France’s SNCF has long been recognized as a global leader in transportation, having introduced one of the world’s first high-speed railways, the Train à Grande Vitesse (TGV), in 1981. Since the launch of that pioneering public resource, SNCF has gone from strength to strength. The company has expanded beyond France and is now succeeding in the global arena, where it provides engineering and logistics expertise to assist in public transportation projects worldwide. SNCF is now also a thriving software company in addition to a public transportation provider, building countless internal and public-facing applications to support its operations, products, and services.
But just as SNCF has evolved with the times, the landscape for its core business is also changing. Notably, the European Union has gradually been deregulating national railways in recent years, subjecting SNCF to new rivalries on its home turf while also opening doors to new opportunities. As a result, conditions are increasingly requiring SNCF to continue to operate and innovate at an elite level, and in a more competitive environment than ever.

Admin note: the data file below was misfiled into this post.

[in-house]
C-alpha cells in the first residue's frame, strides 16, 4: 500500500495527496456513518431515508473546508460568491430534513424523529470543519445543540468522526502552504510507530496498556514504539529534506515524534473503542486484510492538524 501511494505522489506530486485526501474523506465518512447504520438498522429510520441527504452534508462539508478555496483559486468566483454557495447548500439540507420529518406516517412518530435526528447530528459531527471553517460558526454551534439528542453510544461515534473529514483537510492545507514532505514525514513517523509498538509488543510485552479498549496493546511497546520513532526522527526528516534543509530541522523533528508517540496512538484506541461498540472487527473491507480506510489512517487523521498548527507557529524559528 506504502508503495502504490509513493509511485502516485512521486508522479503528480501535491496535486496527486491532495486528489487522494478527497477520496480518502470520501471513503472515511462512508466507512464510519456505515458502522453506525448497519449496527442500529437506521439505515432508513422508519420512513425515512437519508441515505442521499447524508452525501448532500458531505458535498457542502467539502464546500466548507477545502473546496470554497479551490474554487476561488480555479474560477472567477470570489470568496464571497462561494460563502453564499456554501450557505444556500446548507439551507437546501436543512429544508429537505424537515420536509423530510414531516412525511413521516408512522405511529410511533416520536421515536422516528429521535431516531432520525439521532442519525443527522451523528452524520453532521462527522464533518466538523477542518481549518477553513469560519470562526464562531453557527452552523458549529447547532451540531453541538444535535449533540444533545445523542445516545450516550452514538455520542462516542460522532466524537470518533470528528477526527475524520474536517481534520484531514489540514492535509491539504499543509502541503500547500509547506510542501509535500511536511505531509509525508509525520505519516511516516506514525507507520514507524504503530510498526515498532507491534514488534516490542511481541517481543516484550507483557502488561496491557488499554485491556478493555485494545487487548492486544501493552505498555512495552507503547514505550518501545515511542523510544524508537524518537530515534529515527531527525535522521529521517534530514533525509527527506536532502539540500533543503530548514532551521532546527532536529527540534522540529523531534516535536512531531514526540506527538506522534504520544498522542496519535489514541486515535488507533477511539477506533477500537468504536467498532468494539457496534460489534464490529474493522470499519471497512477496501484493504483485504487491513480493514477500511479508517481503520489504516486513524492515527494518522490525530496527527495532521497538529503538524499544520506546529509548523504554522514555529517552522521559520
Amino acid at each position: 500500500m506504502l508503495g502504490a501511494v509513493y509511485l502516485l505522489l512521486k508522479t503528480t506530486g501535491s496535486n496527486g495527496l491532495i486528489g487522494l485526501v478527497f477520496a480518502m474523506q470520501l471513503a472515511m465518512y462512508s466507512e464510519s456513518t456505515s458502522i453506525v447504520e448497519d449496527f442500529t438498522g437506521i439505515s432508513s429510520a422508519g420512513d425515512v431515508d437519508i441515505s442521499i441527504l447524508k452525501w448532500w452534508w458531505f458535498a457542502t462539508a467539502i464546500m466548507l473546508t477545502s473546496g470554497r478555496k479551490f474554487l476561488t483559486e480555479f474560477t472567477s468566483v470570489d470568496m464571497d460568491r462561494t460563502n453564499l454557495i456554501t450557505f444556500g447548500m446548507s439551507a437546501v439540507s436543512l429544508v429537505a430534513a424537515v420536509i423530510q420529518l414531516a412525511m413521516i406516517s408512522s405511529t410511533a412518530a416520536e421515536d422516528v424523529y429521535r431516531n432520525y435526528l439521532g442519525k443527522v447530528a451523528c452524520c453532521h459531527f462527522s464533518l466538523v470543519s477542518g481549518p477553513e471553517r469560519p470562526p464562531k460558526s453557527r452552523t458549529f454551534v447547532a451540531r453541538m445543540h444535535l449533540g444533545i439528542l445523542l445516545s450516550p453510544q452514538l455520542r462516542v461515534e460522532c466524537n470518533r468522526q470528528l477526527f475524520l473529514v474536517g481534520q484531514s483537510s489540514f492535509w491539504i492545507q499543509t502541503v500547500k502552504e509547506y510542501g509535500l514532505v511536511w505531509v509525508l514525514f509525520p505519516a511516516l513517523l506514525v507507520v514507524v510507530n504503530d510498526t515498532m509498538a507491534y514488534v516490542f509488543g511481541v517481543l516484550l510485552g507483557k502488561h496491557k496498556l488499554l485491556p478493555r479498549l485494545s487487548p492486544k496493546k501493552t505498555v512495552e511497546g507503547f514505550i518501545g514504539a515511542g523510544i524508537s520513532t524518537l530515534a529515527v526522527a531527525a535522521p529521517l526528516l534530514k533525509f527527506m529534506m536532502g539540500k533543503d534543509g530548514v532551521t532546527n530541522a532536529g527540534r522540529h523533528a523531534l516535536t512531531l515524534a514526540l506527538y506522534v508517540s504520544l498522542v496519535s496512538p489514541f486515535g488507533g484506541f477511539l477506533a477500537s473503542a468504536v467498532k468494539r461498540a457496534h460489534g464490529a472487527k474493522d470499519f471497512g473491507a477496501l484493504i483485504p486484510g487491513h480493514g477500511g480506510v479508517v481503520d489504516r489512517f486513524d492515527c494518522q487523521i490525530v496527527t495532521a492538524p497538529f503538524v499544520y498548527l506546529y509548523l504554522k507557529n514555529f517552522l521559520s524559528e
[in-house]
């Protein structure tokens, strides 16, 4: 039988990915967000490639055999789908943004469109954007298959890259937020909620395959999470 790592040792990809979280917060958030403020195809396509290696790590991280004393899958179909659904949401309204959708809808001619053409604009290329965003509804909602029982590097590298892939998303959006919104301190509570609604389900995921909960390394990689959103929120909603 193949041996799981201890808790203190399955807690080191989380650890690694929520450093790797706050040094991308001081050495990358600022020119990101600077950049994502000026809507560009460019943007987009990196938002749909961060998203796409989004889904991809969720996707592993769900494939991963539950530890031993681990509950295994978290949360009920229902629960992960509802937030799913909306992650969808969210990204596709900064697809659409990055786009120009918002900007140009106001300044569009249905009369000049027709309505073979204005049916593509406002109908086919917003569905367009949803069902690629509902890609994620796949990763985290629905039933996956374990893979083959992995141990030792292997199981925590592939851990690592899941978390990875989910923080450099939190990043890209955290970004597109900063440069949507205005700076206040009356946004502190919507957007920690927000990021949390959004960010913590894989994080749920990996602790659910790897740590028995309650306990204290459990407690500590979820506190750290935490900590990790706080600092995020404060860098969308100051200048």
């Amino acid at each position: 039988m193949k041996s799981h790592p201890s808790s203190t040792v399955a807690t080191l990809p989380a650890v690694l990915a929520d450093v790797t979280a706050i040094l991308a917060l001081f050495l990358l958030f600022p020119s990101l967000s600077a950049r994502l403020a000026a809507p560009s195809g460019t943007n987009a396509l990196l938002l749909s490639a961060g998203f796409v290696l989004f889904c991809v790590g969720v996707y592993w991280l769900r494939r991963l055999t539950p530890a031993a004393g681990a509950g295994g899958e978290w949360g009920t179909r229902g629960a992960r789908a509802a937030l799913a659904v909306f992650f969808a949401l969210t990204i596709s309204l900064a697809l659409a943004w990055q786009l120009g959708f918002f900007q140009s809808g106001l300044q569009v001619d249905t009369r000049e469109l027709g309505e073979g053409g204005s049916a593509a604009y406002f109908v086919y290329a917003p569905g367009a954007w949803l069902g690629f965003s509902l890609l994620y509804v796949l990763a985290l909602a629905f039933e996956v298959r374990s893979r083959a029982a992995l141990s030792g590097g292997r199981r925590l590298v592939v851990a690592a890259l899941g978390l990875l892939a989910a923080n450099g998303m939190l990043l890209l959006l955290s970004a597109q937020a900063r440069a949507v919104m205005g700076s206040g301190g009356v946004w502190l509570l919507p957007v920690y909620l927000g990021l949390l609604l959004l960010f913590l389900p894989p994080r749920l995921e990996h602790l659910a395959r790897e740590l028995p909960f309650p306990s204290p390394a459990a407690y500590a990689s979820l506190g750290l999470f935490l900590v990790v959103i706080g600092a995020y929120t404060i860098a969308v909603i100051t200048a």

It was against the background of these market changes, in 2016, that SNCF began a major digital transformation initiative that was aimed at updating its IT infrastructure and improving its competitiveness. Through the multi-year project, SNCF would attempt to migrate 90% of its applications to the cloud and further improve the agility of IT assets by embracing PaaS and containerization.
But as the cloud migrations were set in motion, SNCF discovered a previously unknown issue that threatened the goals of the digital transformation project: The company had no coordinated approach to monitoring. Business units had been adopting monitoring solutions independently, which led to the company using a total of 11 different monitoring tools. Even in those cases when the same monitoring tools were used on different teams, they were configured in an incompatible way that prevented information sharing.